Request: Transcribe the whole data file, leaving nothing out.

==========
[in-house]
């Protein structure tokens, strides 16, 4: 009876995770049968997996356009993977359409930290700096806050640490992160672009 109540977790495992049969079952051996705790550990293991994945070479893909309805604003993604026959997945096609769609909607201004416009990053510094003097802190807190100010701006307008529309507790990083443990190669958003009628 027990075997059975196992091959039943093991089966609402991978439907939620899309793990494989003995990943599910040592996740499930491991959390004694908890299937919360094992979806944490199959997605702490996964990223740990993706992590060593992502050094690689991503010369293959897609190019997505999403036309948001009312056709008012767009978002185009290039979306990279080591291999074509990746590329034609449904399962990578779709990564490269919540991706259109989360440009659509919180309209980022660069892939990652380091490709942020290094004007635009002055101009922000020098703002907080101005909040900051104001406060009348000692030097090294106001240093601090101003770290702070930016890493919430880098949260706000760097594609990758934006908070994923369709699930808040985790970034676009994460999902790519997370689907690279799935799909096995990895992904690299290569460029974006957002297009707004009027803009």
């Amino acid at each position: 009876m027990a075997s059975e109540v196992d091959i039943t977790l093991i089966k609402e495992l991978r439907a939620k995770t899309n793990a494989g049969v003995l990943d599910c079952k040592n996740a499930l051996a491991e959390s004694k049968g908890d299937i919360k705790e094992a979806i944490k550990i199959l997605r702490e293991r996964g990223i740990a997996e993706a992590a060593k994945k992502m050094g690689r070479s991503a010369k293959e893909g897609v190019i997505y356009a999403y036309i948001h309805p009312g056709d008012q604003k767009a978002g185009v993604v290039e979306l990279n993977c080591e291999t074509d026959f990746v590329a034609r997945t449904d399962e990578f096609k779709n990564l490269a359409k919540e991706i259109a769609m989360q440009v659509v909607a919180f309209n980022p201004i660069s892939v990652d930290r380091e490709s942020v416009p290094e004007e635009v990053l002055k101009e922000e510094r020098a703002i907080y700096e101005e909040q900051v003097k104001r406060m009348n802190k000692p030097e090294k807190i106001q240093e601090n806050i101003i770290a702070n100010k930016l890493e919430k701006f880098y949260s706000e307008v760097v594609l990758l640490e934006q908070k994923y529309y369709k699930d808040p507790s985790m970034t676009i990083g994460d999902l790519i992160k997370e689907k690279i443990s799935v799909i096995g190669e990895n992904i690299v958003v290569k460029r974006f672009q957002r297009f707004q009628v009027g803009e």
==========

[in-house]
């Protein structure tokens, strides 16, 4: 009876995770049968997996356009993977359409930290700096806050640490992160672009 109540977790495992049969079952051996705790550990293991994945070479893909309805604003993604026959997945096609769609909607201004416009990053510094003097802190807190100010701006307008529309507790990083443990190669958003009628 027990075997059975196992091959039943093991089966609402991978439907939620899309793990494989003995990943599910040592996740499930491991959390004694908890299937919360094992979806944490199959997605702490996964990223740990993706992590060593992502050094690689991503010369293959897609190019997505999403036309948001009312056709008012767009978002185009290039979306990279080591291999074509990746590329034609449904399962990578779709990564490269919540991706259109989360440009659509919180309209980022660069892939990652380091490709942020290094004007635009002055101009922000020098703002907080101005909040900051104001406060009348000692030097090294106001240093601090101003770290702070930016890493919430880098949260706000760097594609990758934006908070994923369709699930808040985790970034676009994460999902790519997370689907690279799935799909096995990895992904690299290569460029974006957002297009707004009027803009």
């Amino acid at each position: 009876m027990a075997s059975e109540v196992d091959i039943t977790l093991i089966k609402e495992l991978r439907a939620k995770t899309n793990a494989g049969v003995l990943d599910c079952k040592n996740a499930l051996a491991e959390s004694k049968g908890d299937i919360k705790e094992a979806i944490k550990i199959l997605r702490e293991r996964g990223i740990a997996e993706a992590a060593k994945k992502m050094g690689r070479s991503a010369k293959e893909g897609v190019i997505y356009a999403y036309i948001h309805p009312g056709d008012q604003k767009a978002g185009v993604v290039e979306l990279n993977c080591e291999t074509d026959f990746v590329a034609r997945t449904d399962e990578f096609k779709n990564l490269a359409k919540e991706i259109a769609m989360q440009v659509v909607a919180f309209n980022p201004i660069s892939v990652d930290r380091e490709s942020v416009p290094e004007e635009v990053l002055k101009e922000e510094r020098a703002i907080y700096e101005e909040q900051v003097k104001r406060m009348n802190k000692p030097e090294k807190i106001q240093e601090n806050i101003i770290a702070n100010k930016l890493e919430k701006f880098y949260s706000e307008v760097v594609l990758l640490e934006q908070k994923y529309y369709k699930d808040p507790s985790m970034t676009i990083g994460d999902l790519i992160k997370e689907k690279i443990s799935v799909i096995g190669e990895n992904i690299v958003v290569k460029r974006f672009q957002r297009f707004q009628v009027g803009e």